Marketing: From junk mail to mainstream: Businesses and political parties are appreciating the benefits of the direct approach

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DIRECT marketers have cause to rejoice whatever the results of the European elections. In the past few weeks, each of the main political parties have run direct marketing campaigns - evidence that the technique is fast shedding its tawdry, 'junk mail' image.

'Direct marketing is an effective way to reach a particular audience and generate a large response,' Labour's head of fund raising, Michael Cunnington, explains. And in the six years the party has used it, direct marketing has contributed pounds 2m a year to Labour Party coffers.

But it is not just campaigners and fund raisers who invest in the medium. Although traditionally used to sell expensive products bought infrequently, or for short-term, tactical campaigns, direct marketing is now being used for mass-market consumer products.

In April, Heinz announced it will use direct marketing across its 300-strong product range. The company has broken new ground with its commitment to spend pounds 12m a year on 'umbrella' TV advertising, while investing almost as much again in direct marketing.

Direct marketing is set for significant growth, Andrew Seth, Lever's UK managing director told a conference last month. Traditional TV advertising is understood to account for less than half of Lever's pounds 25m budget to advertise its new Persil Power soap powder.

A number of factors have contributed to this renaissance. The recession has forced many marketing departments to reassess their activities and insist on better value for money. Direct marketing - using a range of activities from direct mail to telemarketing, direct-response advertising to mail order - offers reduced wastage through precisely targeted consumers.

Direct mail has grown in volume by 9.5 per cent in the past six months, according to Direct Marketing Association figures. Direct response TV advertising, although still at the experimental stage, is up 20 per cent year on year. The use of telemarketing is growing twice as fast as any other medium.

Consumer confidence in buying products by phone - one of the fastest-growing direct marketing disciplines - is greater than many UK businesses realise, according to Teleculture 2000, a report published by the Henley Centre for Forecasting last week.

This growth has been stimulated by the 'information revolution' which has made it possible for companies to gain access to detailed information on prospective customers, from location, spending habits and income to the number of pets and babies they have.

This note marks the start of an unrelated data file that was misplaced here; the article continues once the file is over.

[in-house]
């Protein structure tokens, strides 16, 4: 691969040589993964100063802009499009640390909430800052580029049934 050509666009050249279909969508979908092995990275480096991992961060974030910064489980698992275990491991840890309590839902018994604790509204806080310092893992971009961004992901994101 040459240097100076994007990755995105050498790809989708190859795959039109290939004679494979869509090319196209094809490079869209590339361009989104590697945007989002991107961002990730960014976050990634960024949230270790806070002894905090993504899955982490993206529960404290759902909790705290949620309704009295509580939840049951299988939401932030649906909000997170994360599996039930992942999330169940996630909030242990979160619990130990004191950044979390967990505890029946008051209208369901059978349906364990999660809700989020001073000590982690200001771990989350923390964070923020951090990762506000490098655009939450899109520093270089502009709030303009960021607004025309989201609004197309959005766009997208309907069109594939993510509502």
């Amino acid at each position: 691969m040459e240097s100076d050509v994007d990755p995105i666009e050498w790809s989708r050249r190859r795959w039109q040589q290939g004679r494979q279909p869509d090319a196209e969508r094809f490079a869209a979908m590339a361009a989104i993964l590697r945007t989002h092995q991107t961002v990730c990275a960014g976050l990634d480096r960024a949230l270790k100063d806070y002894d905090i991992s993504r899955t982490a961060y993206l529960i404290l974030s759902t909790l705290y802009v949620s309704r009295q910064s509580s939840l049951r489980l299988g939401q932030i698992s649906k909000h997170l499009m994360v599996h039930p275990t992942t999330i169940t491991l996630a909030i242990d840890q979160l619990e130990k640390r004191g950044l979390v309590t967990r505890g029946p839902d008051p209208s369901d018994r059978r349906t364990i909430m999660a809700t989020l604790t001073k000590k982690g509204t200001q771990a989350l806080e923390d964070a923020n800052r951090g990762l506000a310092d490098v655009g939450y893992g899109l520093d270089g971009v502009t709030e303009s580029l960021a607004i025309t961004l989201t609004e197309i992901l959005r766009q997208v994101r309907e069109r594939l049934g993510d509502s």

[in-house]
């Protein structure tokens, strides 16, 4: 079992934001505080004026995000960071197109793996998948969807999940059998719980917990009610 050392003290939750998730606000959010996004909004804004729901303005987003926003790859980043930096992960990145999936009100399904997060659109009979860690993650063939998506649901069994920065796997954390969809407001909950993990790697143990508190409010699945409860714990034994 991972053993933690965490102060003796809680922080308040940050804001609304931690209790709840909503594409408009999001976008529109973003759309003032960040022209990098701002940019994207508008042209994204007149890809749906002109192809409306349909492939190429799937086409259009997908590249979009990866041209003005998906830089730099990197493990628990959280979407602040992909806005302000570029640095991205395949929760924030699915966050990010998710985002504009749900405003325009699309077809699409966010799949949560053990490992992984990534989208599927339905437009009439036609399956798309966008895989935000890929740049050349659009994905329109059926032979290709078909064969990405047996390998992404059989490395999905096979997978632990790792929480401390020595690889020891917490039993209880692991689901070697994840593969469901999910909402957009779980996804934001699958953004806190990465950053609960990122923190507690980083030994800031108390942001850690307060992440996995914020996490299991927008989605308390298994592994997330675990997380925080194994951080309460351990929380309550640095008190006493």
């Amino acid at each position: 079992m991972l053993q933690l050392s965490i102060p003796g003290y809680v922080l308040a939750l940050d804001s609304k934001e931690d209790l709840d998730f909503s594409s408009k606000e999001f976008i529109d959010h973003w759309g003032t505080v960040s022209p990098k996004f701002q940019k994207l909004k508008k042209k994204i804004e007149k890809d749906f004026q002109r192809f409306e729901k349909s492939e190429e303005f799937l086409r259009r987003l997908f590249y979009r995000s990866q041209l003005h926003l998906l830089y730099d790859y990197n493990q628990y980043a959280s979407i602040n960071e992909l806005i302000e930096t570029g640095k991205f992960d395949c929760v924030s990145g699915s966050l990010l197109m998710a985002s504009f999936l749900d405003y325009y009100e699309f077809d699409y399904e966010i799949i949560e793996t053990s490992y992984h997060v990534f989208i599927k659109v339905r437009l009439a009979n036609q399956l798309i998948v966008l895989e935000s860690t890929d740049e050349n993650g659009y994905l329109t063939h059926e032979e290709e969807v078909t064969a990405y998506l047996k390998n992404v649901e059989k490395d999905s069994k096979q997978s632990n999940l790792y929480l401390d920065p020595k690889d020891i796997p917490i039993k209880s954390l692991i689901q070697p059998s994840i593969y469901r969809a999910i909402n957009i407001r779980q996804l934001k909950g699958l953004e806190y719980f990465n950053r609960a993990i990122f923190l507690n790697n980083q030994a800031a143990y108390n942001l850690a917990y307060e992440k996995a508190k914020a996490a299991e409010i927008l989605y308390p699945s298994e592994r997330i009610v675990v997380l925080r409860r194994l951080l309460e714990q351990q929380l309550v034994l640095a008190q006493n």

Also, there is already a high demand from consumers for direct communication with companies - even, in some circumstances, when this means receiving 'outbound' calls - where the marketer calls the consumer - traditionally the most sensitive area of direct marketing.

'Companies are beginning to realise that pure advertising alone is not necessarily the best way of reaching customers,' says Miles Young, chairman of Ogilvy & Mather Direct. Traditional advertising does not recognise different consumers' varying values.

Targeting 4 million of the UK's 21 million households enables the manufacturer to concentrate firepower on the strongest prospects, says Grahame Senior, managing director of direct marketing agency Senior King. 'Brands now have a relationship with increasingly closely defined groups of consumers,' he explains.

This personal approach helps to encourage the consumer to make a repeat purchase. 'The days of acquiring new customers are over,' Mr Young believes. 'What's important is keeping and cultivating them.'

But despite its effectiveness, direct marketing has only recently been widely acknowledged. Pedigree petfoods and Nestle's Italian brand Buitoni were already using it, but it has taken the full-scale endorsement of Heinz to prove that direct marketing has finally emerged from the shadows.

'Companies like these are now using it as a strategic part of marketing rather than a tactical bolt-on,' says David Cheek, business development director at direct marketing agency WWAV Rapp Collins. But not all marketing directors are grasping the nettle. 'Most have grown up in the Seventies and Eighties when direct marketing was young. They are more confident with TV campaigns,' he adds.

Too many marketing directors still regard direct marketing as an either/or option - using TV for branding and direct marketing to stimulate action. But increasingly direct marketing is being used to convey brand values.

Few believe direct marketing will ever supplant traditional above-the-line advertising, but many companies are reassessing their use of both. Future growth looks set to come from from emerging users - such as telecoms companies, power suppliers and services. It will also be driven by new interactive technology.

Direct marketing has as valid a role to play as the highest-profile TV campaign, says Mr Cheek. Although few people gossip to friends about the latest mailshot they have seen, one day they might.

(Photograph omitted)